High-tech trade-offs

General discussion for the game Anacreon
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george moromisato
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High-tech trade-offs

Post by george moromisato » Sat Mar 04, 2017 8:16 pm

As mentioned in this tread, I'd like to add trade-offs (penalties) for various specialization strategies. Most of these won't happen in this sprint, but I'd like to think about adding some high-tech trade-offs.

The most important change, I think, is to disproportionately discourage large (Law & Order) empires from building high technology. My original thought is to increase the probability of high-tech disasters on high-tech worlds proportionally to the total number of high-tech worlds.

A high-tech disaster would temporarily (a few cycles) lower the tech-level of the affected world (at least for purposes of productions).

The counter would be adopting a Science & Technology doctrine, which would also give you some advantages (e.g., level 8 or 9 capital; capitals act as foundations; etc.)

Does anyone have any other ideas? Let me know in responses to this thread.

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Re: High-tech trade-offs

Post by Xephyr » Sat Mar 04, 2017 8:36 pm

Here's some of my thoughts:

1. Discourage connected clusters of high TL worlds.
Such clusters are needed for building advanced fleets, and its reasonable that a disaster (nanotech outbreak etc) would start on one world and travel only to worlds connected by trade. This also encourages high TL empires to partition their empire better, rather than connect everything. Counters to this would be low TL worlds (which probably wouldn't import nanotech) and Trade & Enterprise which would have better customs to prevent outbreaks.

2. Ambrosia!
This is probably the best way to give smaller empires an edge against larger ones. Ambrosia would be very difficult to produce, so only large, high TL empires would produce it. Its boost in productivity would be too tempting to ignore (I know I would use it). To cripple the sector then, the smaller empire just needs to take out one critical world in the trade network. I like this sort of idea better than random disasters because its a double edged sword; the player can weigh the risks/rewards easily.

3. Amplify the innate consequences of high tech levels
I've never had an issue supplying enough luxuries to my high level planets. Upgrading a planet's TL to 10 should result in the planet's population wanting huge amounts of luxuries until the population stabilizes. Maybe we could even model this somewhat realistically - if an empire with lots of high TL empires conquers a low TL planet, then the citizens on the low TL planet would expect technological advances right away. Productivity will suffer if the planet's TL is not raised, but low TL worlds have high populations and it would be risky to uplift them right away.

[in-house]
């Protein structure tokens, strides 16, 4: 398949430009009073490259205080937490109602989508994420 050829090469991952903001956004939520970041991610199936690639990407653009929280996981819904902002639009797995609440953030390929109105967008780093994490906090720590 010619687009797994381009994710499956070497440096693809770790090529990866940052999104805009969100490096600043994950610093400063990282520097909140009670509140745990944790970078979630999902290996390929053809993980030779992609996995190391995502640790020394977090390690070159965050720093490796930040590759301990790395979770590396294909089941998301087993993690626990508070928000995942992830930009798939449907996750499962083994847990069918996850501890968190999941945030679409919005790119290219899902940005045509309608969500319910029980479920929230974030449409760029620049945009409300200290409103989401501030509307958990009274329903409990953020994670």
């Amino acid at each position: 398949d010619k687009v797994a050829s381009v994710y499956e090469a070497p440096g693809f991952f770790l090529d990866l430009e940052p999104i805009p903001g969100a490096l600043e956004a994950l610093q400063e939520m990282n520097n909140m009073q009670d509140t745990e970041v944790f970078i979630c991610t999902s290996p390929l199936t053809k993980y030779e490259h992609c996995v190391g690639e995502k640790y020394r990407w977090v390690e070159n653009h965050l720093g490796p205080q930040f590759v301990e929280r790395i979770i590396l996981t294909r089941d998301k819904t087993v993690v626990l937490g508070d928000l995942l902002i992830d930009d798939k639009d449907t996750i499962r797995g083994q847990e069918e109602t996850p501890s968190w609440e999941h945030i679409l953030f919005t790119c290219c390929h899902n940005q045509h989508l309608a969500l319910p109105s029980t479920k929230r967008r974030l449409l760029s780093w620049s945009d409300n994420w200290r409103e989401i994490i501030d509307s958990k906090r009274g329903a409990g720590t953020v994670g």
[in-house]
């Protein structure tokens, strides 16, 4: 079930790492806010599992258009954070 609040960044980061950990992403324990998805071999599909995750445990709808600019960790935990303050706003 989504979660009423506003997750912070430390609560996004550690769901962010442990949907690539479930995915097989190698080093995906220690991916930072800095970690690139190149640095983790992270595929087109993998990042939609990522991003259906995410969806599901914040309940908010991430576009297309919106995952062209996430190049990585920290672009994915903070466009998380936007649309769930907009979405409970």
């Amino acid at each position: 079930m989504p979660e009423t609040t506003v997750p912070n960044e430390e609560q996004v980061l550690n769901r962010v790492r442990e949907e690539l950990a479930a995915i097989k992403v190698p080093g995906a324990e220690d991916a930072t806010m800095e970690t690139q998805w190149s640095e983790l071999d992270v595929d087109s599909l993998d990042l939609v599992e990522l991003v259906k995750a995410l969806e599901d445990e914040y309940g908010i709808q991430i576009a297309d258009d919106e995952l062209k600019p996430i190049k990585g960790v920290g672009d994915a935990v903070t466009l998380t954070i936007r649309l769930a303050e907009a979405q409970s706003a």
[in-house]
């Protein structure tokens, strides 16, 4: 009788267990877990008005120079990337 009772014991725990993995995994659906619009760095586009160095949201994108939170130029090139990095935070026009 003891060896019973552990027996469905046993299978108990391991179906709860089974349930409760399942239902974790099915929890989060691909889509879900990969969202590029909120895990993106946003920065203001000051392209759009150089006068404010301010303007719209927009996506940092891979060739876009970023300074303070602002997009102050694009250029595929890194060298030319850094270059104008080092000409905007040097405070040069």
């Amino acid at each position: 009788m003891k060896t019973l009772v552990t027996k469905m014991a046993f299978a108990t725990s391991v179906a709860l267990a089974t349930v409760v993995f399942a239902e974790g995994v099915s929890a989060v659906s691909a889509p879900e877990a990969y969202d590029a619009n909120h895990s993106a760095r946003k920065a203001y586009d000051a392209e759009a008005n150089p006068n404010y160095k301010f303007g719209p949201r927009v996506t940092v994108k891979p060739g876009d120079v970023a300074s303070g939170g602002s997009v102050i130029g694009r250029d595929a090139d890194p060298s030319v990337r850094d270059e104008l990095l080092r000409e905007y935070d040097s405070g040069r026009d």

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Watch TV, Do Nothing
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Re: High-tech trade-offs

Post by Watch TV, Do Nothing » Sat Mar 04, 2017 9:16 pm

In current game mechanics, if a planet with a high-TL habitat structure loses TLs while part of an empire it undergoes a population crash because the hab structure doesn't provide any population bonus for a planet that isn't advanced enough to have built it (they don't turn into ruins unless the world is independent). Ministry. This is more of a problem for players trying to bring planets down intentionally (since they have to demolish the hab structure and then build a lower tech one) but merits thought if more reasons for planets to change TL like disasters will be in the game. Maybe planets could retain lower tech hab structures when high tech ones are built?

Also note that changing TLs messes up production allocations, and if something like a starship autofac loses TLs the connected yards are not smart enough to shift labor into ship classes that can still be built. For example if a tl9 autofac supplying 3 tl9 yards building 100% Gorgos drops to TL8, the yards waste labor rather than building Minotaurs or Victories. Ministry. So an active player (who can adjust things manually immediately) is harmed much less by a TL-depressing disaster than an occasional one (who could lose several days of production on multiple worlds.)

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